In a variant the first optical element and the second optical element are moved in a time frame, in which the laser arrangement is not employed for its intended use. If the laser arrangement is a measurement or analysis arrangement, for instance, a movement of the first optical element and of the second optical element consequently takes place particularly in a break between two measurements or analyses, respectively. In this manner, it can be ensured in an especially simple manner that the use of the laser arrangement is not affected by moving the first optical element and the second optical element.
In other words, the optical elements are not moved during normal operation in order to avoid impacts of the movement of the optical elements on the intensity noise of the laser due to mechanical vibrations. The continuous decrease of the conversion efficiency and, consequently, of the power of the generated laser radiation that is provoked by the degradation of the optics, is preferably compensated for by an electronic control loop. With respect to its maximum output capacity, the laser system can be dimensioned such that a power reserve for the control loop can be provided. Only when the power reserve of the control loop has fallen below a suitably chosen minimum, the electronics reports the need for a movement. Preferably, this minimum is calculated such that the remaining time is sufficient to finish the current process. Only then the optical elements affected by the degradation, namely the first optical element and the second optical element, are shifted to a new position, so that when using unspent material the power reserve of the control rises again to its original value. Ideally, the life span of a usable position (of a spot) of the first optical element and of the second optical element, the so-called spot life span, is planned such that it is considerably longer than the duration of the processes that may not be interrupted.
The spot life span depends on the material used, the material that the optics is made of, and on the power density of the second laser beam. Depending on the wavelength and power of the laser radiation, the spot life spans can be between one and some 1000 hours. The overall life span of the laser system attainable in this manner corresponds to the spot life span multiplied by the number of spots. Enhancing the life span by a factor of 10 can thus easily be realized, if only the optics can be produced so large that 10 or more spots can be placed on the first optical element and the second optical element.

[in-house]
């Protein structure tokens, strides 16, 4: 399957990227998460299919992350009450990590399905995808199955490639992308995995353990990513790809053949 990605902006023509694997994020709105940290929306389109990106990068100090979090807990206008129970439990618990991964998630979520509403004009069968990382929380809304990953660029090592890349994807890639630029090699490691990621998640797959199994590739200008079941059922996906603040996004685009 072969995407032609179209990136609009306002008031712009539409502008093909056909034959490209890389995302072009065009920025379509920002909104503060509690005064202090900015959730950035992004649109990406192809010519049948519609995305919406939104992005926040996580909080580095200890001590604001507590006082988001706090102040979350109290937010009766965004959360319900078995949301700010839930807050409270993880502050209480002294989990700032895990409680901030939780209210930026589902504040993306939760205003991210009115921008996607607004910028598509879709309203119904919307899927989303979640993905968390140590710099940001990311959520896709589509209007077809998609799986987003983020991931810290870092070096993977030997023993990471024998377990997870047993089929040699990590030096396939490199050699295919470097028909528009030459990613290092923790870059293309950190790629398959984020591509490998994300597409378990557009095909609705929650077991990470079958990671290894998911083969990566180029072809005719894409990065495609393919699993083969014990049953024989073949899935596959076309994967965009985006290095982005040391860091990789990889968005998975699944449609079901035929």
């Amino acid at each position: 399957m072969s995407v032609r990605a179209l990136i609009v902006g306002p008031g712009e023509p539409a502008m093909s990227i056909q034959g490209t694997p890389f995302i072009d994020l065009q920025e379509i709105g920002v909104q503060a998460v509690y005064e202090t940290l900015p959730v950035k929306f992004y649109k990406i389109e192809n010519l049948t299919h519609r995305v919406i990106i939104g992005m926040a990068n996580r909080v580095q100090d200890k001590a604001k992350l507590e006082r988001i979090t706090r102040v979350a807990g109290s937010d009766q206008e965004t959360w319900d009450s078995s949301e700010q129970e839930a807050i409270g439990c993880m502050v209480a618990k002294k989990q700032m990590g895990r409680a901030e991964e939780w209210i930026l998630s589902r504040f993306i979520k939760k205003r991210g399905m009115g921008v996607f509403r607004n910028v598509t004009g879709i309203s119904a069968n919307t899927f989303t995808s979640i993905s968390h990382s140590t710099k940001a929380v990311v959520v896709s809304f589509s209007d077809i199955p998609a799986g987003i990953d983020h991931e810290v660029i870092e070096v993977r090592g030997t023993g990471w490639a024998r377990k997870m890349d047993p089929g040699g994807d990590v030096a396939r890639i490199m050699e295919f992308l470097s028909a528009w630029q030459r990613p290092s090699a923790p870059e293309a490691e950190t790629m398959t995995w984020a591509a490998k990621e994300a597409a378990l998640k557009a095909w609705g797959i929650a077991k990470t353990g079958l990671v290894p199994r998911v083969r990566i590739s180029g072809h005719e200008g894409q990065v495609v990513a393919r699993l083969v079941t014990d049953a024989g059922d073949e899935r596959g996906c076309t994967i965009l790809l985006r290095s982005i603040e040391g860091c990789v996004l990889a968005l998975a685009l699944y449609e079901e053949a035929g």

Variants of the specified laser arrangement are applicable in an equivalent manner to the specified method, and vice versa. All the variants can be combined with each other in any kind of way.
BRIEF DESCRIPTION OF THE DRAWINGS
Further details of the present invention shall be further explained with the help of exemplary embodiments and corresponding figures.
FIG. 1 shows a schematic view of a first exemplary embodiment of a laser arrangement.
FIG. 2 shows a schematic view of a second exemplary embodiment of a laser arrangement.
FIG. 3 shows a schematic view of a third exemplary embodiment of a laser arrangement.
FIG. 4 shows a schematic view of a laser arrangement known from prior art.
DETAILED DESCRIPTION
FIGS. 1 to 3 will be explained subsequently. FIG. 4 was already explained above in the context of the discussion of the known prior art.
FIG. 1 shows a first exemplary embodiment of a laser arrangement arranged in a passive resonator as optical system.
In this laser arrangement a first laser beam 1 strikes a non-linear crystal 3, which serves as first optical element. The non-linear crystal 3 converts the first laser beam into a second laser beam 2, which has a wavelength that is smaller than that of the first laser beam 1 and lies in the range of deep UV light.